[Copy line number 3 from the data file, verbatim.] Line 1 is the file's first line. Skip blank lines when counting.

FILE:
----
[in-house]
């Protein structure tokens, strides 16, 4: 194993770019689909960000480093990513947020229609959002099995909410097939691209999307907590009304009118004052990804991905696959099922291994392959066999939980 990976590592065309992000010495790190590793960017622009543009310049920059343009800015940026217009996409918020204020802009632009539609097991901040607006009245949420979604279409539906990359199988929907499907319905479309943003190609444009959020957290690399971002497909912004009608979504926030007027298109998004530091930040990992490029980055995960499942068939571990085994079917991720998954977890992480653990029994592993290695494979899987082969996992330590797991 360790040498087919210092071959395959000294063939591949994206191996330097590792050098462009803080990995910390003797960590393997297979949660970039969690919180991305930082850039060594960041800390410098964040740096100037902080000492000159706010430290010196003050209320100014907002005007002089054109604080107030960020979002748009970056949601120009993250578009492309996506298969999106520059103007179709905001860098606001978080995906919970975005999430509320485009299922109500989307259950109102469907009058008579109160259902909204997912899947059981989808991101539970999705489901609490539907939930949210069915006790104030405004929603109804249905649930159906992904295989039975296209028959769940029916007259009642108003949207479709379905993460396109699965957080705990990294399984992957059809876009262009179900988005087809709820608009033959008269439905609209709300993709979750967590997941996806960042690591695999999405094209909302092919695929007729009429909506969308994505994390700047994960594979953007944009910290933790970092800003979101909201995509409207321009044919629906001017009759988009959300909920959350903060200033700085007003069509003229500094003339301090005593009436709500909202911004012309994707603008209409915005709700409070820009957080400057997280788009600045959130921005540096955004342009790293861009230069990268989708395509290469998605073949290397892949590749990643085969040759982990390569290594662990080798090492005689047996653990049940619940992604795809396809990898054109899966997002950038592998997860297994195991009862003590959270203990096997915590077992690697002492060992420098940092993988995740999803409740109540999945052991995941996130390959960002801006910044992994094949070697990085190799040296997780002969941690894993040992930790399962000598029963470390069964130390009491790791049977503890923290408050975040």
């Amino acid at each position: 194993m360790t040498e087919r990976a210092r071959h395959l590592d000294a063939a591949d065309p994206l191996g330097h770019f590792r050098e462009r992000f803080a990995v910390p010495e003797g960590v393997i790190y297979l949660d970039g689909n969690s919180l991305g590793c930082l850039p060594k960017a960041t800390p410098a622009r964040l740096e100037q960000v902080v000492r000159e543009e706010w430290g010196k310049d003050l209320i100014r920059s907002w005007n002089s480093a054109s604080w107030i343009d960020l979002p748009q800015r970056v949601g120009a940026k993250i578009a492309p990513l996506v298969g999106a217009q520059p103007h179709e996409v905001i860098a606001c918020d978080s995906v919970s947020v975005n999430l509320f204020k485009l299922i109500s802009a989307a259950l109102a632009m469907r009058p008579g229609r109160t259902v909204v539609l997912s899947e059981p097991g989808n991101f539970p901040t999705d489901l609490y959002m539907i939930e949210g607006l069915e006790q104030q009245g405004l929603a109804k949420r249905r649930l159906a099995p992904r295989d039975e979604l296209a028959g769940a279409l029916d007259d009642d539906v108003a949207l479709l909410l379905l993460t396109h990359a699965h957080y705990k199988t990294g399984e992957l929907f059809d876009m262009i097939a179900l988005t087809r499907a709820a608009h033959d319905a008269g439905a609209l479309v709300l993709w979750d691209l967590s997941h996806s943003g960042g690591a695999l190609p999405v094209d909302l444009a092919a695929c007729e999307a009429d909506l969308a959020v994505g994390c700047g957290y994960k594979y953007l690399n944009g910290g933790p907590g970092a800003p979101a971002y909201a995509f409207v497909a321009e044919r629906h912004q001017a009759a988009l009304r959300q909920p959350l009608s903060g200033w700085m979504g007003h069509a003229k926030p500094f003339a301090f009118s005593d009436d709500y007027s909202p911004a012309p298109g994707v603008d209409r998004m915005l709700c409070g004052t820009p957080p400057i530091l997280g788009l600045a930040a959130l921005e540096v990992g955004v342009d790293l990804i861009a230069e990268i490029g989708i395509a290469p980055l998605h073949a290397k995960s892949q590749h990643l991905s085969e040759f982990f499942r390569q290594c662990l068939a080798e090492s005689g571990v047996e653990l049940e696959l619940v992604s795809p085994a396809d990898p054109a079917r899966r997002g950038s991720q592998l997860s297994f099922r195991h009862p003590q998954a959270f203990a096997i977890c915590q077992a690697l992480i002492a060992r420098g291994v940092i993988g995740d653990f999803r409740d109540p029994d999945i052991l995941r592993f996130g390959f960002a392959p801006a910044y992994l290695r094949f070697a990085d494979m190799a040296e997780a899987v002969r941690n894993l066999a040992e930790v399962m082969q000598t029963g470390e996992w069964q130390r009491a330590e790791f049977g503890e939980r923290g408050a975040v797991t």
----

């Amino acid at each position: 194993m360790t040498e087919r990976a210092r071959h395959l590592d000294a063939a591949d065309p994206l191996g330097h770019f590792r050098e462009r992000f803080a990995v910390p010495e003797g960590v393997i790190y297979l949660d970039g689909n969690s919180l991305g590793c930082l850039p060594k960017a960041t800390p410098a622009r964040l740096e100037q960000v902080v000492r000159e543009e706010w430290g010196k310049d003050l209320i100014r920059s907002w005007n002089s480093a054109s604080w107030i343009d960020l979002p748009q800015r970056v949601g120009a940026k993250i578009a492309p990513l996506v298969g999106a217009q520059p103007h179709e996409v905001i860098a606001c918020d978080s995906v919970s947020v975005n999430l509320f204020k485009l299922i109500s802009a989307a259950l109102a632009m469907r009058p008579g229609r109160t259902v909204v539609l997912s899947e059981p097991g989808n991101f539970p901040t999705d489901l609490y959002m539907i939930e949210g607006l069915e006790q104030q009245g405004l929603a109804k949420r249905r649930l159906a099995p992904r295989d039975e979604l296209a028959g769940a279409l029916d007259d009642d539906v108003a949207l479709l909410l379905l993460t396109h990359a699965h957080y705990k199988t990294g399984e992957l929907f059809d876009m262009i097939a179900l988005t087809r499907a709820a608009h033959d319905a008269g439905a609209l479309v709300l993709w979750d691209l967590s997941h996806s943003g960042g690591a695999l190609p999405v094209d909302l444009a092919a695929c007729e999307a009429d909506l969308a959020v994505g994390c700047g957290y994960k594979y953007l690399n944009g910290g933790p907590g970092a800003p979101a971002y909201a995509f409207v497909a321009e044919r629906h912004q001017a009759a988009l009304r959300q909920p959350l009608s903060g200033w700085m979504g007003h069509a003229k926030p500094f003339a301090f009118s005593d009436d709500y007027s909202p911004a012309p298109g994707v603008d209409r998004m915005l709700c409070g004052t820009p957080p400057i530091l997280g788009l600045a930040a959130l921005e540096v990992g955004v342009d790293l990804i861009a230069e990268i490029g989708i395509a290469p980055l998605h073949a290397k995960s892949q590749h990643l991905s085969e040759f982990f499942r390569q290594c662990l068939a080798e090492s005689g571990v047996e653990l049940e696959l619940v992604s795809p085994a396809d990898p054109a079917r899966r997002g950038s991720q592998l997860s297994f099922r195991h009862p003590q998954a959270f203990a096997i977890c915590q077992a690697l992480i002492a060992r420098g291994v940092i993988g995740d653990f999803r409740d109540p029994d999945i052991l995941r592993f996130g390959f960002a392959p801006a910044y992994l290695r094949f070697a990085d494979m190799a040296e997780a899987v002969r941690n894993l066999a040992e930790v399962m082969q000598t029963g470390e996992w069964q130390r009491a330590e790791f049977g503890e939980r923290g408050a975040v797991t």